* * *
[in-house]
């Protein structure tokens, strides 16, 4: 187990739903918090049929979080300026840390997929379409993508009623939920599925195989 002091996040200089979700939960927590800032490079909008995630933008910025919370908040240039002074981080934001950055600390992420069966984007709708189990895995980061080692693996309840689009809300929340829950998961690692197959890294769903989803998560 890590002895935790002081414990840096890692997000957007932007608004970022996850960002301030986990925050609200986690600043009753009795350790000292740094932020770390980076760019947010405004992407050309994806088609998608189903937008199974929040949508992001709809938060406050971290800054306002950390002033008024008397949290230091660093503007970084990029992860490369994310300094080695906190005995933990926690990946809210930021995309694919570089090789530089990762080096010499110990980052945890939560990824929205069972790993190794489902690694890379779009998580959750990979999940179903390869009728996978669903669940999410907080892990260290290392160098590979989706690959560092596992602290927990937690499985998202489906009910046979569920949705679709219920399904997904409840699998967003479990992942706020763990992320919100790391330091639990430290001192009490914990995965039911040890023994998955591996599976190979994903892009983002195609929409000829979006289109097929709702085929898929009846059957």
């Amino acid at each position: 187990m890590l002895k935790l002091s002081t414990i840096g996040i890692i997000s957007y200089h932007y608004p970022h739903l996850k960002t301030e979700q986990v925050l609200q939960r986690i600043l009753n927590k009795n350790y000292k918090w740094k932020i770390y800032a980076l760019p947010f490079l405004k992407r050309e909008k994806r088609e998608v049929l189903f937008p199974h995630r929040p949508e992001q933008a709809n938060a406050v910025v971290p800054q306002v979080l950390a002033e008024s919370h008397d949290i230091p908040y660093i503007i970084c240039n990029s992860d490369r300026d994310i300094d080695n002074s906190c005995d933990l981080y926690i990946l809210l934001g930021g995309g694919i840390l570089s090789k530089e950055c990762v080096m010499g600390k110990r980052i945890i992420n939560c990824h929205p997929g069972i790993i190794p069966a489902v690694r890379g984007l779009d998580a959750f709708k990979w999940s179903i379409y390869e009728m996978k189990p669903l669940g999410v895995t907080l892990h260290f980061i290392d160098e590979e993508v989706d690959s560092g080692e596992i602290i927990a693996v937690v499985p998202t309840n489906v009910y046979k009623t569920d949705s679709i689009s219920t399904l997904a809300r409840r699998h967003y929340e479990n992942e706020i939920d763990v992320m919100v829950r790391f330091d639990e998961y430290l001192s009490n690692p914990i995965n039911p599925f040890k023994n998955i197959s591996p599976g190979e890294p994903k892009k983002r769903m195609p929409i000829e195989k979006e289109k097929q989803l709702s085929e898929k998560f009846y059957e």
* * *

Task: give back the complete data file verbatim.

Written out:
[in-house]
């Protein structure tokens, strides 16, 4: 187990739903918090049929979080300026840390997929379409993508009623939920599925195989 002091996040200089979700939960927590800032490079909008995630933008910025919370908040240039002074981080934001950055600390992420069966984007709708189990895995980061080692693996309840689009809300929340829950998961690692197959890294769903989803998560 890590002895935790002081414990840096890692997000957007932007608004970022996850960002301030986990925050609200986690600043009753009795350790000292740094932020770390980076760019947010405004992407050309994806088609998608189903937008199974929040949508992001709809938060406050971290800054306002950390002033008024008397949290230091660093503007970084990029992860490369994310300094080695906190005995933990926690990946809210930021995309694919570089090789530089990762080096010499110990980052945890939560990824929205069972790993190794489902690694890379779009998580959750990979999940179903390869009728996978669903669940999410907080892990260290290392160098590979989706690959560092596992602290927990937690499985998202489906009910046979569920949705679709219920399904997904409840699998967003479990992942706020763990992320919100790391330091639990430290001192009490914990995965039911040890023994998955591996599976190979994903892009983002195609929409000829979006289109097929709702085929898929009846059957």
């Amino acid at each position: 187990m890590l002895k935790l002091s002081t414990i840096g996040i890692i997000s957007y200089h932007y608004p970022h739903l996850k960002t301030e979700q986990v925050l609200q939960r986690i600043l009753n927590k009795n350790y000292k918090w740094k932020i770390y800032a980076l760019p947010f490079l405004k992407r050309e909008k994806r088609e998608v049929l189903f937008p199974h995630r929040p949508e992001q933008a709809n938060a406050v910025v971290p800054q306002v979080l950390a002033e008024s919370h008397d949290i230091p908040y660093i503007i970084c240039n990029s992860d490369r300026d994310i300094d080695n002074s906190c005995d933990l981080y926690i990946l809210l934001g930021g995309g694919i840390l570089s090789k530089e950055c990762v080096m010499g600390k110990r980052i945890i992420n939560c990824h929205p997929g069972i790993i190794p069966a489902v690694r890379g984007l779009d998580a959750f709708k990979w999940s179903i379409y390869e009728m996978k189990p669903l669940g999410v895995t907080l892990h260290f980061i290392d160098e590979e993508v989706d690959s560092g080692e596992i602290i927990a693996v937690v499985p998202t309840n489906v009910y046979k009623t569920d949705s679709i689009s219920t399904l997904a809300r409840r699998h967003y929340e479990n992942e706020i939920d763990v992320m919100v829950r790391f330091d639990e998961y430290l001192s009490n690692p914990i995965n039911p599925f040890k023994n998955i197959s591996p599976g190979e890294p994903k892009k983002r769903m195609p929409i000829e195989k979006e289109k097929q989803l709702s085929e898929k998560f009846y059957e």